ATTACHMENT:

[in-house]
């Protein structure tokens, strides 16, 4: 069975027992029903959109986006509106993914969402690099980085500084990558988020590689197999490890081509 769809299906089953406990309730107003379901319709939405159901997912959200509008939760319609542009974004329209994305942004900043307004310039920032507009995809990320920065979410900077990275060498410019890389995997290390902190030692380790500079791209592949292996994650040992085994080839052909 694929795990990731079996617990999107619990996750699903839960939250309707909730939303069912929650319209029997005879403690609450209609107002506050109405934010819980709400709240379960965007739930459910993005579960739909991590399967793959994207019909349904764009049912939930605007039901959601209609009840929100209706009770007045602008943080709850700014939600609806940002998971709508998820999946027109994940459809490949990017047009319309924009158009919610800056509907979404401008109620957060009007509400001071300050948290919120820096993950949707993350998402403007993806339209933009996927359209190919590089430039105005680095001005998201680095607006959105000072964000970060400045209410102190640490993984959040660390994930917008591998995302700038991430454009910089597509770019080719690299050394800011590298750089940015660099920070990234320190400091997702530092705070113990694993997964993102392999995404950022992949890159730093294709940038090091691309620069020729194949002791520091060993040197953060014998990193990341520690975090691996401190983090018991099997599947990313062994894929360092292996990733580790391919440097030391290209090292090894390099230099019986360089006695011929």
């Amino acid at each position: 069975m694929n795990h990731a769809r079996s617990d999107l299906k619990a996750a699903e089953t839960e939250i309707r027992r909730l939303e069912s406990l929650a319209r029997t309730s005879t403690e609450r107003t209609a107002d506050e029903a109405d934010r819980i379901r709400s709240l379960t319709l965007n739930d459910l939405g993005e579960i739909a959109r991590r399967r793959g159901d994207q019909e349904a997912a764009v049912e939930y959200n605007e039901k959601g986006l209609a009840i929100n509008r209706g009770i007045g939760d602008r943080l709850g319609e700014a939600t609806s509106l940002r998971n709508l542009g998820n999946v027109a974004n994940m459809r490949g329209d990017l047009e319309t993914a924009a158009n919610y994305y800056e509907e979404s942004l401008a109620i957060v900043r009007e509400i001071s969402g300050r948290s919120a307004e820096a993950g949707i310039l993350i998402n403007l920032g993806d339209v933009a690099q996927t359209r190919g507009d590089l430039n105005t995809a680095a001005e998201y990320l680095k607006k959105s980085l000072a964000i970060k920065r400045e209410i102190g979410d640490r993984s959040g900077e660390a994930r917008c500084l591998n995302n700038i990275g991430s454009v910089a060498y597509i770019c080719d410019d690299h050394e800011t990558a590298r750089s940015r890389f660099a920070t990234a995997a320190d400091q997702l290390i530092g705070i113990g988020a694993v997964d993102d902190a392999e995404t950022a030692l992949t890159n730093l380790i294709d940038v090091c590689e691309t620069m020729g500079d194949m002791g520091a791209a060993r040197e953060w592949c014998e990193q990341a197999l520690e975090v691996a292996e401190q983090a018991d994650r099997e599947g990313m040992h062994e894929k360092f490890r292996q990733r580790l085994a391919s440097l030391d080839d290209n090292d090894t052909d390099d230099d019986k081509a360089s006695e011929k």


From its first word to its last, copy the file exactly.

[in-house]
């Protein structure tokens, strides 16, 4: 069975027992029903959109986006509106993914969402690099980085500084990558988020590689197999490890081509 769809299906089953406990309730107003379901319709939405159901997912959200509008939760319609542009974004329209994305942004900043307004310039920032507009995809990320920065979410900077990275060498410019890389995997290390902190030692380790500079791209592949292996994650040992085994080839052909 694929795990990731079996617990999107619990996750699903839960939250309707909730939303069912929650319209029997005879403690609450209609107002506050109405934010819980709400709240379960965007739930459910993005579960739909991590399967793959994207019909349904764009049912939930605007039901959601209609009840929100209706009770007045602008943080709850700014939600609806940002998971709508998820999946027109994940459809490949990017047009319309924009158009919610800056509907979404401008109620957060009007509400001071300050948290919120820096993950949707993350998402403007993806339209933009996927359209190919590089430039105005680095001005998201680095607006959105000072964000970060400045209410102190640490993984959040660390994930917008591998995302700038991430454009910089597509770019080719690299050394800011590298750089940015660099920070990234320190400091997702530092705070113990694993997964993102392999995404950022992949890159730093294709940038090091691309620069020729194949002791520091060993040197953060014998990193990341520690975090691996401190983090018991099997599947990313062994894929360092292996990733580790391919440097030391290209090292090894390099230099019986360089006695011929």
């Amino acid at each position: 069975m694929n795990h990731a769809r079996s617990d999107l299906k619990a996750a699903e089953t839960e939250i309707r027992r909730l939303e069912s406990l929650a319209r029997t309730s005879t403690e609450r107003t209609a107002d506050e029903a109405d934010r819980i379901r709400s709240l379960t319709l965007n739930d459910l939405g993005e579960i739909a959109r991590r399967r793959g159901d994207q019909e349904a997912a764009v049912e939930y959200n605007e039901k959601g986006l209609a009840i929100n509008r209706g009770i007045g939760d602008r943080l709850g319609e700014a939600t609806s509106l940002r998971n709508l542009g998820n999946v027109a974004n994940m459809r490949g329209d990017l047009e319309t993914a924009a158009n919610y994305y800056e509907e979404s942004l401008a109620i957060v900043r009007e509400i001071s969402g300050r948290s919120a307004e820096a993950g949707i310039l993350i998402n403007l920032g993806d339209v933009a690099q996927t359209r190919g507009d590089l430039n105005t995809a680095a001005e998201y990320l680095k607006k959105s980085l000072a964000i970060k920065r400045e209410i102190g979410d640490r993984s959040g900077e660390a994930r917008c500084l591998n995302n700038i990275g991430s454009v910089a060498y597509i770019c080719d410019d690299h050394e800011t990558a590298r750089s940015r890389f660099a920070t990234a995997a320190d400091q997702l290390i530092g705070i113990g988020a694993v997964d993102d902190a392999e995404t950022a030692l992949t890159n730093l380790i294709d940038v090091c590689e691309t620069m020729g500079d194949m002791g520091a791209a060993r040197e953060w592949c014998e990193q990341a197999l520690e975090v691996a292996e401190q983090a018991d994650r099997e599947g990313m040992h062994e894929k360092f490890r292996q990733r580790l085994a391919s440097l030391d080839d290209n090292d090894t052909d390099d230099d019986k081509a360089s006695e011929k």